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April 11, 2005: Agreement On Commercial Refrigeration Efficiency Standards Reached

April 11, 2005
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WASHINGTON - Commercial refrigeration manufacturers and energy efficiency advocates announced that they have reached an agreement on consensus federal equipment efficiency standards for commercial refrigerators, freezers, and refrigerator freezers such as those used in restaurants, convenience stores, supermarkets, and other commercial buildings.

The agreement still needs to be enacted by federal regulators and Congress to become a minimum efficiency standard. Proponents said the agreement is in the process of being provided to the U.S. Department of Energy (DOE) and members of Congress in anticipation of potential inclusion in new energy efficiency legislation.

The energy savings would be the equivalent to avoiding the need for two new 300 MW power plants, according to a joint statement from the Air-Conditioning and Refrigeration Institute (ARI) and the American Council for an Energy-Efficient Economy (ACEEE).

The statement said currently there are no federal minimum efficiency standards for commercial refrigerators, freezers, and refrigerator freezers. Under the agreement, the signatories are jointly recommending to Congress such minimum standards for most self-contained refrigeration equipment and beverage coolers. The new standards are based on energy-efficiency ratios, but are not as basic as the SEER ratings used for air conditioning equipment. The refrigeration standards vary and are based on size and volume of equipment, officials said.

Officials did say the new standards are "pushing the envelope" and creating higher efficiencies than what had been the case with equipment up until now.

In addition, the agreement calls for legislation requiring that the DOE establish efficiency standards for ice-cream freezers, self-contained cabinets without doors, and remote condensing products. The manufacturers and energy efficiency advocates noted that they will attempt to develop consensus recommendations to address all of the statutory criteria that the department is required to take into account in realizing energy efficiency standards for covered equipment, according to the statement.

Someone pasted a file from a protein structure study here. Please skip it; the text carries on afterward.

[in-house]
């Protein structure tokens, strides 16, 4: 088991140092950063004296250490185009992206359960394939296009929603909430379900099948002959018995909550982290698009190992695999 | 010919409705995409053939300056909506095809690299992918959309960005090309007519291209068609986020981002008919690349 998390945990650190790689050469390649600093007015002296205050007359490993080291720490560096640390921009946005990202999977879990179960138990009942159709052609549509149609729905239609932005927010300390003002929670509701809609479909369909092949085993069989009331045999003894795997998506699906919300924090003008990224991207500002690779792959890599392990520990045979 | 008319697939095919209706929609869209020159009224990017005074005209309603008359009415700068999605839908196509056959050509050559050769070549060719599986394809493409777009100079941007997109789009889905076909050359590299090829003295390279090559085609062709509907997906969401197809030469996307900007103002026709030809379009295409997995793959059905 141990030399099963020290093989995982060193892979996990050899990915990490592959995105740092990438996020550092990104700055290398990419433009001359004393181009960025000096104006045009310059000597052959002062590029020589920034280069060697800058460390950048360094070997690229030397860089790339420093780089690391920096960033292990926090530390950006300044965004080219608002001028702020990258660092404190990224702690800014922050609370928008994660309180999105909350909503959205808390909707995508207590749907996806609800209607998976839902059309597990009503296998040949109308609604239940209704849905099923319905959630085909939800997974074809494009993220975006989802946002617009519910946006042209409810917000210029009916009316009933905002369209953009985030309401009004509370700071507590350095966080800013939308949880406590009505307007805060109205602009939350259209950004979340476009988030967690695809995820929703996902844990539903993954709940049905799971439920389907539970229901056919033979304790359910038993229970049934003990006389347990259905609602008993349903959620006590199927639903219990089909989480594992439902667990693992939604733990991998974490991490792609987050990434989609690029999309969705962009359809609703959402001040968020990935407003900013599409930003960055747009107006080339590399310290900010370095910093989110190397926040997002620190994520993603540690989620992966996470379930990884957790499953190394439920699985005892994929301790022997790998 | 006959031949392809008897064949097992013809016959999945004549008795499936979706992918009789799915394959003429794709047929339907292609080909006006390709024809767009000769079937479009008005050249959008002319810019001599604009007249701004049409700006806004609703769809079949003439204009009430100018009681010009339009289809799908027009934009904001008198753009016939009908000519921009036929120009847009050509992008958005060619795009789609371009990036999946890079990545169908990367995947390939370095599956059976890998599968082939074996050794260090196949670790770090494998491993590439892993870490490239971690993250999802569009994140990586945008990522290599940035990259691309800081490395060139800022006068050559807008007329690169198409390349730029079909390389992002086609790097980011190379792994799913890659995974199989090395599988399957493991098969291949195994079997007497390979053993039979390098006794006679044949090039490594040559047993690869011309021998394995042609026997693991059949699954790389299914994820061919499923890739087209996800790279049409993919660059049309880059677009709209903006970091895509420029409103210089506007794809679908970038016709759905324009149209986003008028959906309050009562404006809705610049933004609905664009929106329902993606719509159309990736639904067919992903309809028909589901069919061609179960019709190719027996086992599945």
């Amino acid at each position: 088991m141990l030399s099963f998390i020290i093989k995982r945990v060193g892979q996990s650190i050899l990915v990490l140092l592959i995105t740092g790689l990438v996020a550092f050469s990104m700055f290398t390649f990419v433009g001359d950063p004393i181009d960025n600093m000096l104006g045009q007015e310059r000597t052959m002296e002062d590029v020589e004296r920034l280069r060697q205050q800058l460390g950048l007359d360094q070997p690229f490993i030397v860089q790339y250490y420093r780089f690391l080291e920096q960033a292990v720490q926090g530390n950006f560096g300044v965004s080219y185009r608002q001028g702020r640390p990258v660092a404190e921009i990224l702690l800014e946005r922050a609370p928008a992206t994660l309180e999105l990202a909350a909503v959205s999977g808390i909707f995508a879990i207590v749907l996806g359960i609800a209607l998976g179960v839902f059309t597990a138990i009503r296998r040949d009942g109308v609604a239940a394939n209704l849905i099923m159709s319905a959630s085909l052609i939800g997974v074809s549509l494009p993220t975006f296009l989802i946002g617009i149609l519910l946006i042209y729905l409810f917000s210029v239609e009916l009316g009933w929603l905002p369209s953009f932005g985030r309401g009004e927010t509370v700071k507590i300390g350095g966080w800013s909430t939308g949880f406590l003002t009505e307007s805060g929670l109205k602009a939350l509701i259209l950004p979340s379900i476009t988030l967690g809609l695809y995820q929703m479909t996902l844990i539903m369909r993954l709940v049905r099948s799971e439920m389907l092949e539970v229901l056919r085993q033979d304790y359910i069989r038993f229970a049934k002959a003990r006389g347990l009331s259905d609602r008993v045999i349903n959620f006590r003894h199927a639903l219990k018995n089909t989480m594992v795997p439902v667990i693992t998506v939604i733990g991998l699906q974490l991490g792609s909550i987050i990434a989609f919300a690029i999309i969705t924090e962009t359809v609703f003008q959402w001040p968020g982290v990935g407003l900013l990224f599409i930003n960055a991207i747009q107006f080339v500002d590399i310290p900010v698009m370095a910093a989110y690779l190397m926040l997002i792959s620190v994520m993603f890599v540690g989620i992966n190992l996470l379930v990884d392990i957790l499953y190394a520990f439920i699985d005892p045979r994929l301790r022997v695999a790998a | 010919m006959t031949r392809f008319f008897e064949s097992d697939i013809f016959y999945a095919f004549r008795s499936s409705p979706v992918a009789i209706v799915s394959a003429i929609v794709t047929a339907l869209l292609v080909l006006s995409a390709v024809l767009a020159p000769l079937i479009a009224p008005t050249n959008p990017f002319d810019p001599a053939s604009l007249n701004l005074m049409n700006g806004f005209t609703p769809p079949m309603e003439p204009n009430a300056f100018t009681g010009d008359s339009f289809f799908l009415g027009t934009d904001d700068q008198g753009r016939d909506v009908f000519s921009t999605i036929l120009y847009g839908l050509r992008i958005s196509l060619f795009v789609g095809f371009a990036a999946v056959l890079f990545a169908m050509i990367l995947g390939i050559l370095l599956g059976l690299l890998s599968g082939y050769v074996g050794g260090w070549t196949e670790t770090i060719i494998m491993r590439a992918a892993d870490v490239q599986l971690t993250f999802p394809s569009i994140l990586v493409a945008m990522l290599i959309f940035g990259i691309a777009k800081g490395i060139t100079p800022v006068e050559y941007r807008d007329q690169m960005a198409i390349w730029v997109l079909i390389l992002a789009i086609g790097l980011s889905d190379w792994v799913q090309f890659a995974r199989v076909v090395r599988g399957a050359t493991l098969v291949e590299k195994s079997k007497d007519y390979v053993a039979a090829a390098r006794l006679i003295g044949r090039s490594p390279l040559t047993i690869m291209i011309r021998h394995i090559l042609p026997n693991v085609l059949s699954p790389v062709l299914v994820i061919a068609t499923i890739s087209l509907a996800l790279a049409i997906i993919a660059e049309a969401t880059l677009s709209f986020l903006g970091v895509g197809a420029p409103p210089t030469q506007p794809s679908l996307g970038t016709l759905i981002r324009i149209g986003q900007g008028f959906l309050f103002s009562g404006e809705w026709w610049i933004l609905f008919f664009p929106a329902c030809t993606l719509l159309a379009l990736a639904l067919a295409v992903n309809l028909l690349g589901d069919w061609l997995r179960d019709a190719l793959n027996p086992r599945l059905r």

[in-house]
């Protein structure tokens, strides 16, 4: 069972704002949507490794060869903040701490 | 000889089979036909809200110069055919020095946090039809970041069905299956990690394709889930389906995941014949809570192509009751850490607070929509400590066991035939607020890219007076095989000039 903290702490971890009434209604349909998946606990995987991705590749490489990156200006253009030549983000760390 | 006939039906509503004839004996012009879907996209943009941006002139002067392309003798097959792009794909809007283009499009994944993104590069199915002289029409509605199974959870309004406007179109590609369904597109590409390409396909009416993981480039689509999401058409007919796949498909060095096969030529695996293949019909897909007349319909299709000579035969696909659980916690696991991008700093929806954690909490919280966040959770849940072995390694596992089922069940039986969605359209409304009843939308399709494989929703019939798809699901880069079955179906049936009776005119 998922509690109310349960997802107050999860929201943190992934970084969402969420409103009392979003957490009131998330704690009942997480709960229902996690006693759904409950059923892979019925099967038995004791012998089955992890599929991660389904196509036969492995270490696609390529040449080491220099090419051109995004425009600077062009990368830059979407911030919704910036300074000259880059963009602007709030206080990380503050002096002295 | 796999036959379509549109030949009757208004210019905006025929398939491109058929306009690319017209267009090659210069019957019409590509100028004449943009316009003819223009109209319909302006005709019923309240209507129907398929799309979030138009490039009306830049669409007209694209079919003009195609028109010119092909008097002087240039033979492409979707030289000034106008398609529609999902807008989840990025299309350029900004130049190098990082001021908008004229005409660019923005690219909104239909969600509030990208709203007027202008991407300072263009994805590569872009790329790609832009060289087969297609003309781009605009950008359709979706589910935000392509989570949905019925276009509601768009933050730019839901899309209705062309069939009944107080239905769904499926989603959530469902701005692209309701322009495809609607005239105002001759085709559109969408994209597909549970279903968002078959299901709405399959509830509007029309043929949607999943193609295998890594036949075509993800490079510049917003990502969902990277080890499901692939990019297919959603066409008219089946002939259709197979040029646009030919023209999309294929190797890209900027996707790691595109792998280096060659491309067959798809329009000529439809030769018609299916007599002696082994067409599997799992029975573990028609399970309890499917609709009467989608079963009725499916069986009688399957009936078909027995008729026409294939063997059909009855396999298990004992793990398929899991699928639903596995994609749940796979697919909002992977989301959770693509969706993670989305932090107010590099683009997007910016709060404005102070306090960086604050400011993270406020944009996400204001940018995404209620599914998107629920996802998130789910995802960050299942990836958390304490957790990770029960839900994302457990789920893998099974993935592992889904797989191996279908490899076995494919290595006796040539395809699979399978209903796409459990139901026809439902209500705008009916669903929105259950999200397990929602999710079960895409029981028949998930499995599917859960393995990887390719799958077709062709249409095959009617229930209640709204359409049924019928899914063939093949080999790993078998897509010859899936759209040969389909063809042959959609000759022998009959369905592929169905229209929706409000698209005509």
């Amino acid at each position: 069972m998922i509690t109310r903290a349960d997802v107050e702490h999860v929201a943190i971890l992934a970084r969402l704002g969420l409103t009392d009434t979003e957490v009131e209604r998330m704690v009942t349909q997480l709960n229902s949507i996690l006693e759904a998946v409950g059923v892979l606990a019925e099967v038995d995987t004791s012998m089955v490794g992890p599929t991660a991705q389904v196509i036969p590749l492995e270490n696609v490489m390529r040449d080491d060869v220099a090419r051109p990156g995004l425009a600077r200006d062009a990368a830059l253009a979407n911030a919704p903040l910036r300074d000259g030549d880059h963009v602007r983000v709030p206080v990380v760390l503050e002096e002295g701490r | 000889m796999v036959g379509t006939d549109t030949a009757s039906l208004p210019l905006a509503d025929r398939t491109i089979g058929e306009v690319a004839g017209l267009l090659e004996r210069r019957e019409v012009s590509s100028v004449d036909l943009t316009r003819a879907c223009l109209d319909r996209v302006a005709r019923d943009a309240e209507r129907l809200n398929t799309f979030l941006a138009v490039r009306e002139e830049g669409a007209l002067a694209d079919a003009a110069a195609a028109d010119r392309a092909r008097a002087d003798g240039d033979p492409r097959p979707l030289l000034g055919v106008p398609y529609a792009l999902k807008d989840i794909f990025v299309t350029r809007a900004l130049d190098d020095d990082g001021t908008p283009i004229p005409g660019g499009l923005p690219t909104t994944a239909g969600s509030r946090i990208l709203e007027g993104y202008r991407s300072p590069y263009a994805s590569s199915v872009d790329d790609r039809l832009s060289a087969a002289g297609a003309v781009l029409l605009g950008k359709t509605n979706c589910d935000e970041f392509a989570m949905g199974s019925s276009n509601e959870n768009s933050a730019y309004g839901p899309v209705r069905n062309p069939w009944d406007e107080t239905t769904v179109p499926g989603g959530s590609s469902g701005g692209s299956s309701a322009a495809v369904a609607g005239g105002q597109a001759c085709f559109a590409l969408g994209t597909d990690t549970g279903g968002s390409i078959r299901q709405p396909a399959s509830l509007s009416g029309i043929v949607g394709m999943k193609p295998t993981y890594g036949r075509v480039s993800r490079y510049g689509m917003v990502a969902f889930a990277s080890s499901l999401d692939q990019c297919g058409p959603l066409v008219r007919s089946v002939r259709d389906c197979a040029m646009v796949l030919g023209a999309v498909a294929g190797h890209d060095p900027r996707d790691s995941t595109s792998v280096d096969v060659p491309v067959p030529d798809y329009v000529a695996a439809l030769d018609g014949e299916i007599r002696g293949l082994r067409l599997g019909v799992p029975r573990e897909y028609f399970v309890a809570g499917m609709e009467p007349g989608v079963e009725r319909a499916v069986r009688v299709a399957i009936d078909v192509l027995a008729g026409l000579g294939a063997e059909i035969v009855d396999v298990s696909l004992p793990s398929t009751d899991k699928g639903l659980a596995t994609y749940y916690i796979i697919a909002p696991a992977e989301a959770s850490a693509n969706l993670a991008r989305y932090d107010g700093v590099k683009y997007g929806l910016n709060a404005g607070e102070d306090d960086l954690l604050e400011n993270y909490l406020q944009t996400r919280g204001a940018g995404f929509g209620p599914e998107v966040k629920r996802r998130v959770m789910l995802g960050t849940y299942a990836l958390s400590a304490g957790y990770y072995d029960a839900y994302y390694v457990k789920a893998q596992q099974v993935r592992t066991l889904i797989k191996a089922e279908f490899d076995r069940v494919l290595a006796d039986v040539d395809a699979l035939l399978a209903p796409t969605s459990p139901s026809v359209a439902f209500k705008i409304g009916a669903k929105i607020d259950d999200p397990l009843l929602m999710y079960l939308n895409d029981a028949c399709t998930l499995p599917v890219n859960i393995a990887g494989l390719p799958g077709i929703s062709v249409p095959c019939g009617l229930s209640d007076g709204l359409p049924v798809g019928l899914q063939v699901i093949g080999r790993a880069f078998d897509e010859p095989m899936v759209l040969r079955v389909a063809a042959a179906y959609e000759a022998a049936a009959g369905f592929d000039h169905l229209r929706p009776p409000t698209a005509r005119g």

The agreement was negotiated over 15 months by commercial refrigeration manufacturers, represented by ARI, and by energy efficiency supporters, represented by ACEEE.

"This agreement represents a win for the environment, for consumers, and for manufacturers" said William Sutton, ARI president. "The agreement gives manufacturers regulatory certainty to develop new models for 2010 that will meet both the new efficiency standards and EPA regulations to phase out the use of HCFC refrigerants."

"Appliance efficiency standards have been one of the U.S.'s most effective energy-saving policies with the majority of standards developed through consensus negotiations," said Steven Nadel, executive director of ACEEE. "This agreement shows the benefits of working together, and we hope and anticipate that additional product efficiency standards can be negotiated in the future."

In addition to ARI and ACEEE, other signatories to the agreement include Alliance to Save Energy, Appliance Standards Awareness Project, Baker Co. Ltd., Beverage-Air, California Energy Commission, Continental Refrigeration, Environment Northeast, Hill Phoenix, Hussmann Corp., Kysor/Warren, McCall Refrigeration, Natural Resources Defense Council, Northeast Energy Efficiency Partnerships, Structural Concepts, and Zero Zone Inc.

For more information on ARI, visit www.ari.org. For more information on ACEEE, visit www.aceee.org.

Publication date: 04/11/2005

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